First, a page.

WatchSonoma Watch

Sonoma County’s zoning rules for streamside development delayed


A move to add controversial limits on development and vineyard planting near streams into Sonoma County’s zoning code has been delayed and may not be decided until sometime next year.

Sonoma County sealA public workshop set for Wednesday on the proposed zoning amendment was cancelled and a Nov. 7 Planning Commission hearing on the matter was postponed indefinitely last week by the county’s Permit and Resource Management Department.

“There’s no real hurry,” said Jennifer Barrett, deputy director of the department, noting that the stream bank development limits are already included in the county’s General Plan.

“We are applying them already,” she said. Putting the limits in zoning law “would streamline the process.”

The zoning proposal, which establishes protective setbacks along more than 3,200 miles of year-round and seasonal streams, will go to a “working group of interested stakeholders” to be named next month, Barrett said.

The delay came at the urging of Tito Sasaki, president of the Sonoma County Farm Bureau, she said.

Prior to receiving Sasaki’s letter, Barrett said she heard of the Farm Bureau’s concern from several county supervisors, but declined to identify them.

Sasaki, a Sonoma Valley grape grower, said the 3,500-member Farm Bureau has “serious concerns” about codifying the General Plan limits “without additional thought going into it.”

The rules give equal protection to all stream bank land, known as riparian habitat, Sasaki said. He suggested that the county await current studies assessing the relative importance of those areas.

Many properties will lose value because of the setback rules, Sasaki said. “How do you compensate for that?” he asked.

The proposed setbacks, extending on each side of a waterway, range from 200 feet on the Russian River to 25 feet on streams in urban areas.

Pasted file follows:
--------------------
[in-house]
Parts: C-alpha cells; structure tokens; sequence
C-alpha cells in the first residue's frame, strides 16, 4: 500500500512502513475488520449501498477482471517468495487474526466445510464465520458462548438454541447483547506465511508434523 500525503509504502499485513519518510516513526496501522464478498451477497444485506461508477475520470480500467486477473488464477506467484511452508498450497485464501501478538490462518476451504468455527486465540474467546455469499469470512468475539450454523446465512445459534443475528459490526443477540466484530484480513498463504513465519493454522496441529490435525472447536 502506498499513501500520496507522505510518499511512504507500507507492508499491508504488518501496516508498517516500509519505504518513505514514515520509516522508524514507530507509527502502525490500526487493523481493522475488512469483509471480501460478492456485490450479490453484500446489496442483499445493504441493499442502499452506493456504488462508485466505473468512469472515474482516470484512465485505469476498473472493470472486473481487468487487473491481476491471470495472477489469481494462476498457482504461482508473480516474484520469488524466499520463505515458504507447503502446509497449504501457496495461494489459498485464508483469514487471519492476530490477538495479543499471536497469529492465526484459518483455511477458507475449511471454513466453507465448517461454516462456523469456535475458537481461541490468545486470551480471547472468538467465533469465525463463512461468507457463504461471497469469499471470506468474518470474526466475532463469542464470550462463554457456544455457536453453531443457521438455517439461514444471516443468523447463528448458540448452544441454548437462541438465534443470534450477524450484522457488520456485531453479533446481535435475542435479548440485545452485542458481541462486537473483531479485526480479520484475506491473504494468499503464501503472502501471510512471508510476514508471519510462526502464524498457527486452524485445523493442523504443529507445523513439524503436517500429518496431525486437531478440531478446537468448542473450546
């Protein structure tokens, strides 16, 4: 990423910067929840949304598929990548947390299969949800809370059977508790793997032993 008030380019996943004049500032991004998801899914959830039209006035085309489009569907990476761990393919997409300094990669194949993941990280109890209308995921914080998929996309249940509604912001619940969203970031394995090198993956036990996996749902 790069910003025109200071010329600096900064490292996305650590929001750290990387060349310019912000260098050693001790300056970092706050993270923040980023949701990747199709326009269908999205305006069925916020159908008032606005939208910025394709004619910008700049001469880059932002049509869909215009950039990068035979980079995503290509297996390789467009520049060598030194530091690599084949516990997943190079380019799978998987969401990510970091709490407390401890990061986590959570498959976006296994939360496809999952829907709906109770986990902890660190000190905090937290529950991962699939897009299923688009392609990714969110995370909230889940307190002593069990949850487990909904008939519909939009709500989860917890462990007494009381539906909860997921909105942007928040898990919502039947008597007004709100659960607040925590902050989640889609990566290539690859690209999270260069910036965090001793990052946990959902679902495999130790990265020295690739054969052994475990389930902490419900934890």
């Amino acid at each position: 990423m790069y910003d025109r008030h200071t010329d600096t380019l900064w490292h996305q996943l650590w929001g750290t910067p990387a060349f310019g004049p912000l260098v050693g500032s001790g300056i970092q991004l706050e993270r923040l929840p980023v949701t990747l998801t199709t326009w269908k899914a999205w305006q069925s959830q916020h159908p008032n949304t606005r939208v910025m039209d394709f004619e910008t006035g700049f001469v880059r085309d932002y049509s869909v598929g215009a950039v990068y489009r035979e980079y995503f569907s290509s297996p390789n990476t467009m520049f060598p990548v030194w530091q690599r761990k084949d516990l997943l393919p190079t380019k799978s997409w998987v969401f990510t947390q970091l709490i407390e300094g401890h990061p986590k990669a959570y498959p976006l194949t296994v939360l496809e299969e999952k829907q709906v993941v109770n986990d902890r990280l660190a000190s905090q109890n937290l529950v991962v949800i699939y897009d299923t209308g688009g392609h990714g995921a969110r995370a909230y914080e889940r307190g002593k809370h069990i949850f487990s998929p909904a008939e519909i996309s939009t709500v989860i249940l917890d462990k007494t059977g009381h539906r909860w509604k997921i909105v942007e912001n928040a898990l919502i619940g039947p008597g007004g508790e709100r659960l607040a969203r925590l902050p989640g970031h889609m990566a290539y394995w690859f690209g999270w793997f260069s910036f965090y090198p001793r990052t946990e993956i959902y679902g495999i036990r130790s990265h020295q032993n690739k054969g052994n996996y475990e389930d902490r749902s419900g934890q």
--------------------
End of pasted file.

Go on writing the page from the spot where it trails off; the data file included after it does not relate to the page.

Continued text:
The zoning code regulations “should be meaningful and fair,” Sasaki said.

Some critics feel the establishment of riparian corridors amounts to a seizure of private land by the government. “They feel very strongly about that,” Barrett acknowledged.

Questions also have been raised about the interpretation of the ordinance, which currently is being revised, she said.

Planning Commissioner Pam Davis said she was dismayed by the delay in taking up the stream setback regulations.

“We’ve been through the public process and it’s time to get this into the zoning code,” she said.

The incoming county planning director, Tennis “J.T.” Wick, who starts work Nov. 12, will appoint the members of the stakeholders group that will review the zoning measure prior to any further public meetings, Barrett said.

Wick, a principal at Berg Holdings, a Sausalito land management company, is a board member of Friends of the the Petaluma River and a Sonoma County Farm Bureau member.

Representatives from farm, environmental and real estate groups will be included, along with people involved in fisheries and water supply, Barrett said.

The stakeholder group likely will start work early next year, and the zoning measure will go to the Planning Commission when the group’s work is done.

County regulation of grape planting has been a hot-button issue at least since 1999, when the county’s first vineyard planting ordinance was adopted after 19 months of debate between growers and environmentalists following rapid expansion of vineyards across the county.

Today, there are nearly 60,000 acres of wine grapes in Sonoma County, twice as many as in 1982.

In 2006, two public hearings on proposed county General Plan provisions on stream setbacks packed a theater at the Wells Fargo Center for the Arts.